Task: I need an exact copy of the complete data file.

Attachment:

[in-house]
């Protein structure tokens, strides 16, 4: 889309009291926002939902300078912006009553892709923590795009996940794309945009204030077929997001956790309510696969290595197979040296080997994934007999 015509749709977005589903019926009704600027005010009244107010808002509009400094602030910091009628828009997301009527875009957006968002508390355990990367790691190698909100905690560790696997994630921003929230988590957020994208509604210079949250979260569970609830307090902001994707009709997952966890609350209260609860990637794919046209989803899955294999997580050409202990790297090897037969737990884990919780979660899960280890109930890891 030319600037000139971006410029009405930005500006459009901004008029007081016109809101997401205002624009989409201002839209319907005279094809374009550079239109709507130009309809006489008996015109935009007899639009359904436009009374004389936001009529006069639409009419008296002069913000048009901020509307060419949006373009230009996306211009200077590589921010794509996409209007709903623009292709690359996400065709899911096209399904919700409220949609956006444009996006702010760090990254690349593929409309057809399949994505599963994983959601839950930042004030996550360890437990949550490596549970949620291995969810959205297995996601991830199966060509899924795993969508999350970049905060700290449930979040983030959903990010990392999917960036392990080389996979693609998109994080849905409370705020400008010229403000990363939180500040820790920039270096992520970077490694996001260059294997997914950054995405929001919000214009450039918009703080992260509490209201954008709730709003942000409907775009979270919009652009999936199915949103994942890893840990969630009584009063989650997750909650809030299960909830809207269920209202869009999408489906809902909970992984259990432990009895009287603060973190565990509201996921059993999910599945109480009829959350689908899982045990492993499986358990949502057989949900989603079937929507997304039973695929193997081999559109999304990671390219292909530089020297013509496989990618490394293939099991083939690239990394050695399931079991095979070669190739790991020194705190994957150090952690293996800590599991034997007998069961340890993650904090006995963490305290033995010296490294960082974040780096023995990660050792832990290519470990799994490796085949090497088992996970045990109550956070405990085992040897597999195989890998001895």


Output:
[in-house]
């Protein structure tokens, strides 16, 4: 889309009291926002939902300078912006009553892709923590795009996940794309945009204030077929997001956790309510696969290595197979040296080997994934007999 015509749709977005589903019926009704600027005010009244107010808002509009400094602030910091009628828009997301009527875009957006968002508390355990990367790691190698909100905690560790696997994630921003929230988590957020994208509604210079949250979260569970609830307090902001994707009709997952966890609350209260609860990637794919046209989803899955294999997580050409202990790297090897037969737990884990919780979660899960280890109930890891 030319600037000139971006410029009405930005500006459009901004008029007081016109809101997401205002624009989409201002839209319907005279094809374009550079239109709507130009309809006489008996015109935009007899639009359904436009009374004389936001009529006069639409009419008296002069913000048009901020509307060419949006373009230009996306211009200077590589921010794509996409209007709903623009292709690359996400065709899911096209399904919700409220949609956006444009996006702010760090990254690349593929409309057809399949994505599963994983959601839950930042004030996550360890437990949550490596549970949620291995969810959205297995996601991830199966060509899924795993969508999350970049905060700290449930979040983030959903990010990392999917960036392990080389996979693609998109994080849905409370705020400008010229403000990363939180500040820790920039270096992520970077490694996001260059294997997914950054995405929001919000214009450039918009703080992260509490209201954008709730709003942000409907775009979270919009652009999936199915949103994942890893840990969630009584009063989650997750909650809030299960909830809207269920209202869009999408489906809902909970992984259990432990009895009287603060973190565990509201996921059993999910599945109480009829959350689908899982045990492993499986358990949502057989949900989603079937929507997304039973695929193997081999559109999304990671390219292909530089020297013509496989990618490394293939099991083939690239990394050695399931079991095979070669190739790991020194705190994957150090952690293996800590599991034997007998069961340890993650904090006995963490305290033995010296490294960082974040780096023995990660050792832990290519470990799994490796085949090497088992996970045990109550956070405990085992040897597999195989890998001895």